10 Things I Love About Classical Perfumes

Rene gruau 2

During the course of my love affair with fragrance, I have grown to enjoy many types of perfumes, but I have always had a soft spot for classics. I gravitate to classics in my other interests too—books, films, music, dance, so it is not surprising that the retro aesthetic appeals to me in scents. Even some of my favorite modern fragrances like Serge Lutens Bois de Violette, Chanel 31 Rue Cambon, Bulgari Black and Frédéric Malle Carnal Flower are rooted in the classical tradition which they’ve reinterpreted in novel ways.

The other day as I was sighing with pleasure over Guerlain Après l’Ondée, I wondered what makes me enjoy classics so much. I came up with this list. Reading it through, I realize that I keep juxtaposing classical and modern perfumery, sometimes to the disadvantage of the latter. The perfumery has changed tremendously over the past few decades, and some changes have not benefited the output, while others resulted in more choices and new fragrance styles. When it comes to the perfumes I wear day to day, my selections lean heavily towards the modern blends. That being said, I cannot imagine my perfume shelf without the classics, and here are my ten reasons why.

1. Complexity and 2. Richness

Complexity and richness are the hallmark of the grand parfums—Guerlain, Jean Patou, Chanel, Caron, to name only a few quintessentially classical houses. The French perfumers sometimes call it “gras,” fat, alluding to the unctuous, rich quality that used to be fashionable. Today, “gras” is not necessarily a positive trait in a perfume. I love the luminosity of modern fragrances like Dolce & Gabbana Light Blue, Gucci Rush or Bulgari Eau Parfumée au Thé Vert, but I also get weak in my knees smelling the delicious heft of Miss Dior or Chanel No 22.

The rich, complex effect was achieved in the past by using a high proportion of bases and natural materials, especially florals. Perfume bases are accords of several different materials that give a novel effect. The famous Mousse de Saxe, a base used by Caron in many of its early classics is one such example. If you could take a look at old perfume formulas, you would discover that some of the bases had other bases inside! Add to this the inherent complexity of materials like rose or jasmine absolute, and you can understand why classical fragrances smell the way they do.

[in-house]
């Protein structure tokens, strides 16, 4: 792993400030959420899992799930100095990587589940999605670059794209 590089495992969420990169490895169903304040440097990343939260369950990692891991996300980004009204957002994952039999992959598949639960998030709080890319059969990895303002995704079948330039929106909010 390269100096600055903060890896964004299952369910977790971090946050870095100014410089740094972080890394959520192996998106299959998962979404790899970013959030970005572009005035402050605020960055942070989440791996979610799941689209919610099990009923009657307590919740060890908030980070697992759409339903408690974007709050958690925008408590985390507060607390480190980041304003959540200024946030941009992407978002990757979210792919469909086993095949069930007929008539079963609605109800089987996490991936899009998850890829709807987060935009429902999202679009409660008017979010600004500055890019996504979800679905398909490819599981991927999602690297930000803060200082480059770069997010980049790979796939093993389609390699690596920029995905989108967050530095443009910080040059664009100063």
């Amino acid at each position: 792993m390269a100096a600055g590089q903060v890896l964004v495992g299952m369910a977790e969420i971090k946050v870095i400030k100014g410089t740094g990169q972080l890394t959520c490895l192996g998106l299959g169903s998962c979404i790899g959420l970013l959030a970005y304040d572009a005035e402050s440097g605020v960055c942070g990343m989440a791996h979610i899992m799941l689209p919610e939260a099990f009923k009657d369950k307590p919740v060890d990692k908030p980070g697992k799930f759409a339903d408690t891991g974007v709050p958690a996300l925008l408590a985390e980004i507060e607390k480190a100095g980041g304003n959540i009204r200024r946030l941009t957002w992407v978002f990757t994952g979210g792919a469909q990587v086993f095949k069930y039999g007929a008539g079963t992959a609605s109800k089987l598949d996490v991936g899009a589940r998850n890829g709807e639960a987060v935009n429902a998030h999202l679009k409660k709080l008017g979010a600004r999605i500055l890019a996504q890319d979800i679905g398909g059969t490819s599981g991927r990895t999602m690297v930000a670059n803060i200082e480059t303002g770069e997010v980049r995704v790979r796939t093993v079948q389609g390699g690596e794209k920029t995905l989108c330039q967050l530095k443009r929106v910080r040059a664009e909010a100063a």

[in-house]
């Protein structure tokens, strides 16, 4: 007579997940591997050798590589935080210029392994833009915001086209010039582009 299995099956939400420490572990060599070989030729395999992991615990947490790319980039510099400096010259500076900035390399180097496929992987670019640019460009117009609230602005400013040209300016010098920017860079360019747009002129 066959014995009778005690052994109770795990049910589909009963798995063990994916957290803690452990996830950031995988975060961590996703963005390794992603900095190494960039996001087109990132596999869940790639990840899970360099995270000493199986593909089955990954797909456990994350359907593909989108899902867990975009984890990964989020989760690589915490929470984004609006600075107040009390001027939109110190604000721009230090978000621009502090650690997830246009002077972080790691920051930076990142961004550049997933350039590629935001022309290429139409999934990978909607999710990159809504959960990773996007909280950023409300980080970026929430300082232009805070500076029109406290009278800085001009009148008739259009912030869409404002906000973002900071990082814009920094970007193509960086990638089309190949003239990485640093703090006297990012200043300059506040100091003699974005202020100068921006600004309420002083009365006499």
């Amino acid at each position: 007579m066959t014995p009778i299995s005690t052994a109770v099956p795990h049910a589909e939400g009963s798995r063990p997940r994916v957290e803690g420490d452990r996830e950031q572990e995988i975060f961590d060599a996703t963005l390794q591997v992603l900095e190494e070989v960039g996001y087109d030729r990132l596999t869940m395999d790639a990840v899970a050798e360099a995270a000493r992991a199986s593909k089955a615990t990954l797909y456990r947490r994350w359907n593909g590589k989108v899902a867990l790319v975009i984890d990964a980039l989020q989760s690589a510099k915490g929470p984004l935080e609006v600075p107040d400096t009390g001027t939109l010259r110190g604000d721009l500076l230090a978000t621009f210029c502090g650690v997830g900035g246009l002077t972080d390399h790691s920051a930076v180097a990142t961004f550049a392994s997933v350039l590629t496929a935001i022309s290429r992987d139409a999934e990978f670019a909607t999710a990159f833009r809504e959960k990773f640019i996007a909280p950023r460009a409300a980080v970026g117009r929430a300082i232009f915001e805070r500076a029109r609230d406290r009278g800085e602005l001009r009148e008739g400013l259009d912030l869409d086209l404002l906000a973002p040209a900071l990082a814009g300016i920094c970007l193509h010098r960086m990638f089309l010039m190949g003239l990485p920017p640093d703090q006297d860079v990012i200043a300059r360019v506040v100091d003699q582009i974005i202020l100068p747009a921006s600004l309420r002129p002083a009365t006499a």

Balancing many different materials requires great skill and too much complexity can result in a muddled clamor. However, many classics that survive to our day do so because their creators made each element sing in perfect harmony. Today if a young perfumer includes a dozen bases in her formula as Germaine Cellier did in Fracas, she should expect a call from her supervisor. Of course, bases are still used, but with a much lighter hand. The preference today, with some exceptions, is for a formula that is simple to produce and simple to understand.

3. Surprises

I like when the perfume changes on my skin throughout the day and smells different in the evening than in the morning. I like Clinique Aromatics Elixir and Caron Nuit de Noël, perfumes that do not reveal all their charms at once. I love being surprised by the wistful rose note that peaks out of the jasmine and hyacinth accord of Guerlain Chamade. It makes wearing these fragrances as exciting as re-reading great literature. You discover something new each time.

4. Unusual Materials

Today there are more materials in the perfumer’s palette than was the case 100 or even 50 years ago. It is now possible to create luminous, bright effects that were difficult to design with the materials of the past. As in all areas of our societies, however, progress comes at the expense of something else. In the case of perfumery, regulations and the rising costs of materials have put some notes out of reach—Indian sandalwood, traditional oakmoss with all its dirty, funky bits, rose and jasmine from Grasse, dark synthetic musks like musk ketone and musk ambrette. To smell these materials, you have to seek out vintage perfumes.

On the other hand, even post-reformulation classics can give a glimpse of the interesting materials used by perfumers of the past. I love the dark plum accord in Guerlain Mitsouko and Sisley Eau de Campagne. The smoky leather of Chanel Cuir de Russie and Knize Ten is among my favorite animalic notes. Finally, Chanel No 5 and Jean Patou Joy still use such opulent floral absolutes that they should be smelled for this reason alone.

5. Animalic Effects